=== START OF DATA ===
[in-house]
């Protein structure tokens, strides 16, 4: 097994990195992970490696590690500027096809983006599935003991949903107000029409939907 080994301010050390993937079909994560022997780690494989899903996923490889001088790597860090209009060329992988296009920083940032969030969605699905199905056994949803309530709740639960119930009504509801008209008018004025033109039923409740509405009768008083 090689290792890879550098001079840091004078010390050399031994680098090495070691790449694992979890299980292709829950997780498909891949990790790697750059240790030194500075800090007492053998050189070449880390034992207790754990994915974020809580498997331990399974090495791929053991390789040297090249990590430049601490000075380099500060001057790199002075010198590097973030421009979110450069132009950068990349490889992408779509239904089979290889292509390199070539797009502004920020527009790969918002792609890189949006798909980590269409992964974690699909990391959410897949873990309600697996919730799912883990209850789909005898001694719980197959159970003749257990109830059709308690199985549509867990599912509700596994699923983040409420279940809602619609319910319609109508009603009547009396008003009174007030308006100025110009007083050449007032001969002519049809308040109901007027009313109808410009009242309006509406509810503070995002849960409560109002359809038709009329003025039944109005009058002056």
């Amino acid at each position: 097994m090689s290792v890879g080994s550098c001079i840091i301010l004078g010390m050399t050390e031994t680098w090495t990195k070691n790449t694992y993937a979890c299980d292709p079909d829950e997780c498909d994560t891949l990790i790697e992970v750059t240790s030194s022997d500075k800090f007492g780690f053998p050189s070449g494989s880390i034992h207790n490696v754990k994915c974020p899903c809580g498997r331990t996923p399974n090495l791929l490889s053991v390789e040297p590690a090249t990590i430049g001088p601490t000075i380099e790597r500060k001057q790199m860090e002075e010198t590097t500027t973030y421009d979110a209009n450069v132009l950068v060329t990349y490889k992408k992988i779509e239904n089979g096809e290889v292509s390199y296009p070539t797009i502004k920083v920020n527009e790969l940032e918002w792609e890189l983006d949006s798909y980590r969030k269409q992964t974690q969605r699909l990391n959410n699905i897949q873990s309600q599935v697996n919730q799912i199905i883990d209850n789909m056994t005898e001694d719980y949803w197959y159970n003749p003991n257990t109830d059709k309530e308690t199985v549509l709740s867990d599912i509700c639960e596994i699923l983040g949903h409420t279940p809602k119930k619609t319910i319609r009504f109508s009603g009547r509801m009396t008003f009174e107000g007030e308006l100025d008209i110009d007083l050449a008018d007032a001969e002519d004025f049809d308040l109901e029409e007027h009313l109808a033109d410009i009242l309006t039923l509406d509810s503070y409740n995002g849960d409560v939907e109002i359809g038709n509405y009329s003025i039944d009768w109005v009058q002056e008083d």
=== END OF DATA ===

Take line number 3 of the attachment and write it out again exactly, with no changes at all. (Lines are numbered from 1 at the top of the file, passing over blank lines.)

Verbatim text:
């Amino acid at each position: 097994m090689s290792v890879g080994s550098c001079i840091i301010l004078g010390m050399t050390e031994t680098w090495t990195k070691n790449t694992y993937a979890c299980d292709p079909d829950e997780c498909d994560t891949l990790i790697e992970v750059t240790s030194s022997d500075k800090f007492g780690f053998p050189s070449g494989s880390i034992h207790n490696v754990k994915c974020p899903c809580g498997r331990t996923p399974n090495l791929l490889s053991v390789e040297p590690a090249t990590i430049g001088p601490t000075i380099e790597r500060k001057q790199m860090e002075e010198t590097t500027t973030y421009d979110a209009n450069v132009l950068v060329t990349y490889k992408k992988i779509e239904n089979g096809e290889v292509s390199y296009p070539t797009i502004k920083v920020n527009e790969l940032e918002w792609e890189l983006d949006s798909y980590r969030k269409q992964t974690q969605r699909l990391n959410n699905i897949q873990s309600q599935v697996n919730q799912i199905i883990d209850n789909m056994t005898e001694d719980y949803w197959y159970n003749p003991n257990t109830d059709k309530e308690t199985v549509l709740s867990d599912i509700c639960e596994i699923l983040g949903h409420t279940p809602k119930k619609t319910i319609r009504f109508s009603g009547r509801m009396t008003f009174e107000g007030e308006l100025d008209i110009d007083l050449a008018d007032a001969e002519d004025f049809d308040l109901e029409e007027h009313l109808a033109d410009i009242l309006t039923l509406d509810s503070y409740n995002g849960d409560v939907e109002i359809g038709n509405y009329s003025i039944d009768w109005v009058q002056e008083d």